My Encounter

I rode in a Lyft from my place (Haight) to Chinatown around dusk last night. I got dropped off in front of a noodle-house on a busy street, restaurants lining my side and 20-story hotels towering down on the opposite side. Porter texted me, informing it would be another ten minutes until she arrived. Therefore, I strayed off under an awning of a Chinese restaurant, staying out of the way.

I wore a rose-printed button-down and a pair of brown pants. Hanging from my sides were two sports-bottles, concealing wine because our arranged restaurant prohibited alcohol. I gazed up at the blue-bulb Christmas lights dangling from the awning and composed photographs in my mind. Then I was jabbed out of my escapism by an intruding question.

“What are you doing out here?” asked a 50-something-year-old man, sporting round, brow-bar sunglasses, stripped, loose linen pants and a cardigan.

I glanced over at him and said, “Just waiting on someone.”

“Oh, someone?” he checked, raising an eyebrow. “Not just anyone?”

I laughed, “Nope, ha, waiting on a friend.” I glanced to my right, trying to avoid the situation.

He proceeded to walk away for a few steps, then stopped, looked back and said, “Well, I’m staying in that hotel,” pointing across the street, “if you are looking for just anyone.”

I smiled, nodding my head. Then he carried on his way up the block. I proceeded to shake my head, laughing at the absurdity of that confrontation. Then I glanced back up the block, and about thirty yards away, he stood in the center of the sidewalk, staring in my direction. Is this fucking guy watching me? I thought. Then following that thought, the man proceeded to pull down his sunglasses, making his intentions clear.

My god! I thought, this man is a fucking creep. I swiveled my head around, feeling uncomfortable on a crowded street, like I was being hunted. I yanked out my phone from my pants-pocket and aimlessly tapped open random apps. Nonetheless, my mind remained fixated on the predator. Was he still there? I thought. I had to look.

I peeked to my left and saw the man’s back facing me, he was walking up the block. He’s leaving, I’m safe, I felt. I eased up, rocked my head back and gazed up at the lights. My mind was wandering to more trivial thoughts like my days living in China. Then my eyes drifted away from the lights, following the cars’ tail-lights trailing up the street, then along my sidewalk and boom! There he was, hunched over, peeking behind the indent of a restaurant stone wall. Holy shit, I thought, this man is relentless.

I pulled my head back, again, refraining from making eye contact. He’s there, I knew, no need to verify. He’s waiting to see who I’m waiting for, despite my “someone” will not make any difference to the bizarre situation. Porter must be close, I thought. I don’t want to subject her to this depravity and perverted behavior, though, she must encounter it more than I can imagine. This city–better yet this world–is infested with sexually-deprived, shameless pigs who will ignore all decency for a brief flicker of entertainment for their hungry eyes. It’s comical and twisted.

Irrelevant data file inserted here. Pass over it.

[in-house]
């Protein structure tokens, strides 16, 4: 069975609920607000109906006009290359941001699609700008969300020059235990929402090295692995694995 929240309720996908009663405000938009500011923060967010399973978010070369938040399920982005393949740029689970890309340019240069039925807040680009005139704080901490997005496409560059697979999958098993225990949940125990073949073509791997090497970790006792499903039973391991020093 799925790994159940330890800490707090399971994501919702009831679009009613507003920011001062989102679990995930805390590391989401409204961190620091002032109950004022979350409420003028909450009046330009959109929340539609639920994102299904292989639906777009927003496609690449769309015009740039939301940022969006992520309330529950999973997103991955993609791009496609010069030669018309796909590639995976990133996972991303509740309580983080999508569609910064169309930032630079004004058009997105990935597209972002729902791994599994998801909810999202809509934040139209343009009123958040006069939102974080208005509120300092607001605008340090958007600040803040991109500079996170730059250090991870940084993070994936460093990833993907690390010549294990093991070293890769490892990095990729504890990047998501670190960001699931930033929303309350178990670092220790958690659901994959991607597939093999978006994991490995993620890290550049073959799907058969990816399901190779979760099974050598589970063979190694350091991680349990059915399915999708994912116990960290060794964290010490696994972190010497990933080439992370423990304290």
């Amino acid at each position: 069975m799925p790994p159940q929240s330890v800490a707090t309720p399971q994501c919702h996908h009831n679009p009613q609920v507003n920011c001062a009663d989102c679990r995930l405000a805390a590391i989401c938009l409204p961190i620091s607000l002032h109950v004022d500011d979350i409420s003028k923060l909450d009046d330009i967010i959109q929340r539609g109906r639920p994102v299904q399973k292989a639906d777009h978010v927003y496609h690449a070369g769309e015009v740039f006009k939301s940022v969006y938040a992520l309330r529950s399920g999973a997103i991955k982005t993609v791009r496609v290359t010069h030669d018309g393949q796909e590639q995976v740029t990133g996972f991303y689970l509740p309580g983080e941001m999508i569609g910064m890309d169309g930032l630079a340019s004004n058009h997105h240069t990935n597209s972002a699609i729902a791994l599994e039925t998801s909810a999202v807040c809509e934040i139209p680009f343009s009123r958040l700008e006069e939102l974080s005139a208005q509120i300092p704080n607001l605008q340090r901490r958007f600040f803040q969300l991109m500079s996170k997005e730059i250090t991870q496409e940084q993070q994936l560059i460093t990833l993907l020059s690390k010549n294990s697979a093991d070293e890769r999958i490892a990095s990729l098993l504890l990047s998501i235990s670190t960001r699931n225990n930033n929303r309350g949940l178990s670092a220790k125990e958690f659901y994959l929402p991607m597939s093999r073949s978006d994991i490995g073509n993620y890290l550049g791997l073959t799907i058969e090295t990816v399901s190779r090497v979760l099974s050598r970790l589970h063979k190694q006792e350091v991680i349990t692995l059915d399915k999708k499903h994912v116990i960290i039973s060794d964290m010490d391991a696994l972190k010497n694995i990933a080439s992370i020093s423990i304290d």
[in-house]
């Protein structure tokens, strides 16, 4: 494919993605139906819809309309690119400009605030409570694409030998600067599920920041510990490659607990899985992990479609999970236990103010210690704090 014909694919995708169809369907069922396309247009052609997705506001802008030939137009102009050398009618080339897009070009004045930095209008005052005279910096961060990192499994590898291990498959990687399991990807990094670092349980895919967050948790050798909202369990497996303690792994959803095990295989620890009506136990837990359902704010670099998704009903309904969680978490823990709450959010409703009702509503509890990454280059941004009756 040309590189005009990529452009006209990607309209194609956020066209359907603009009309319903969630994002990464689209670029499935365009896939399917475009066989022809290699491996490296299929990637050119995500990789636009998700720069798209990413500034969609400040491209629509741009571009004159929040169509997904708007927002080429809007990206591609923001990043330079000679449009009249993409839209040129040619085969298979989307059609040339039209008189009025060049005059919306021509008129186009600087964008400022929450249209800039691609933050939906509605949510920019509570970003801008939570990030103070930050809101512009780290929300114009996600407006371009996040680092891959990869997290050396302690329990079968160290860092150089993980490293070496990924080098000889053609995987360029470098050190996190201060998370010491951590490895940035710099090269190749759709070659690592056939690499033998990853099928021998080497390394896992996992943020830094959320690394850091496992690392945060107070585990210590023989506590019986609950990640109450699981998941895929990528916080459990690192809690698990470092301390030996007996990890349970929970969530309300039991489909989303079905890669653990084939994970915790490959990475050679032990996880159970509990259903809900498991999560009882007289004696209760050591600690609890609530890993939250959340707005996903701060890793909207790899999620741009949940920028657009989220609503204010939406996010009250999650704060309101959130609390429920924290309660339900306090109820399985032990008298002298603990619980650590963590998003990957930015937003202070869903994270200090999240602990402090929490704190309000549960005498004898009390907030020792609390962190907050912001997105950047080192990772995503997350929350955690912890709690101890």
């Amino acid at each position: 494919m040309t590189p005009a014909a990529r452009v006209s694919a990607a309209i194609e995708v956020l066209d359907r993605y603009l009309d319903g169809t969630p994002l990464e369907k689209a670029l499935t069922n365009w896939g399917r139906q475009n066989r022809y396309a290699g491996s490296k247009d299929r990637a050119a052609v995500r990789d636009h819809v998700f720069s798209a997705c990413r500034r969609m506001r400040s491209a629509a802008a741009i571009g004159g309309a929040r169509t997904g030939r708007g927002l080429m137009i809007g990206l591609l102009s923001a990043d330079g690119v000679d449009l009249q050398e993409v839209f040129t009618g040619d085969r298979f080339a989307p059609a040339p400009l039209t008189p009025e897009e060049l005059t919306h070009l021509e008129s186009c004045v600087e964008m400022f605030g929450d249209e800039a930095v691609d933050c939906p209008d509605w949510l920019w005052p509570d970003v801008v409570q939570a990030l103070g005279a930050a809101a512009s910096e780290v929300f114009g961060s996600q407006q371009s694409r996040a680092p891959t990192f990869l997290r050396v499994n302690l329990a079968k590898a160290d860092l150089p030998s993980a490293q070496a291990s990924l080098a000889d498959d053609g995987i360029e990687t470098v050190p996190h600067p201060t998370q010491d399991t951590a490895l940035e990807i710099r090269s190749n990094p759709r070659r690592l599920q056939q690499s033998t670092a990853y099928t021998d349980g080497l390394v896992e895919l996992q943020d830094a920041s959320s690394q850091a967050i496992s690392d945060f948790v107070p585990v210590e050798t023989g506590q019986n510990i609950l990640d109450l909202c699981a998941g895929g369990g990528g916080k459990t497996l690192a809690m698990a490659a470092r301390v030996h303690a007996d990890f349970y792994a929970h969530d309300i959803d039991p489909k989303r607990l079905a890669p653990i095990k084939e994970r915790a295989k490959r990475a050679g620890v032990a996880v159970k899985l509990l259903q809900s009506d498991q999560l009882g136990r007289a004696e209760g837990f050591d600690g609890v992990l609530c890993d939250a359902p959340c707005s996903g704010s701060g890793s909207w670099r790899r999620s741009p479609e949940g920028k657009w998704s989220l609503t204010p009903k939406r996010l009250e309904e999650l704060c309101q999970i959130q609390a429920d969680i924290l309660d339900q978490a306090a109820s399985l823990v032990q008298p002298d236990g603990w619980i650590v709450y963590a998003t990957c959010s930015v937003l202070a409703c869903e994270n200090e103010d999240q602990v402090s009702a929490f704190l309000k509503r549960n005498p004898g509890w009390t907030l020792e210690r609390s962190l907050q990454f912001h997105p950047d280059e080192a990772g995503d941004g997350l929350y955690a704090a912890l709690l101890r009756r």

A couple minutes later I spotted Porter waiting on the opposite side of the crosswalk. I strolled down towards her, away from the man. We hugged and kissed; certain the man witnessed my “someone.” Then I pulled her away and led her around the corner of the block.

“Let’s go for a stroll and down this wine,” I said, flashing the two bottles in my hand.

“Sounds good to me,” she said.

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Spontaneous Adventures

My indecisiveness led to a day of spontaneous movement from one place to the next. Originally, my friend, Josh, and I were planning on trekking down to Santa Cruz for the day, but due to the amount of time and logistics just to head on down there, it seemed best to ramble around the city of San Francisco instead. San Francisco is vast–at one point, we were hiking Mount Sutra, then snagging burritos in an ethnic part of Mission, carrying on towards Ocean Beach, then journey over to infamous Chinatown, veer off towards the Financial District, and finish with drinks and dinner in the eccentric Haight Ashbury.

As the day carried on, my fondness for San Francisco grew. Initially, I was somewhat wary due to the hype I overheard on the flight over. I mean, people rave about New York, and while it does have a lot to offer, the city’s overall vibe doesn’t align as well with me. San Francisco is noticeably chiller, and even though it still occupies the work hustle mindset, there is a lack of madness, which New York is notorious for.

San Francisco is distinctive in its own way, and it is a type of city that I have never experienced before—from the food to the city layout. I am accustomed to east coast cities, and although each one is their own, there is still a distinguishing feel that is applicable to all of them. Words can’t really describe it; one just needs to experience it for themselves.

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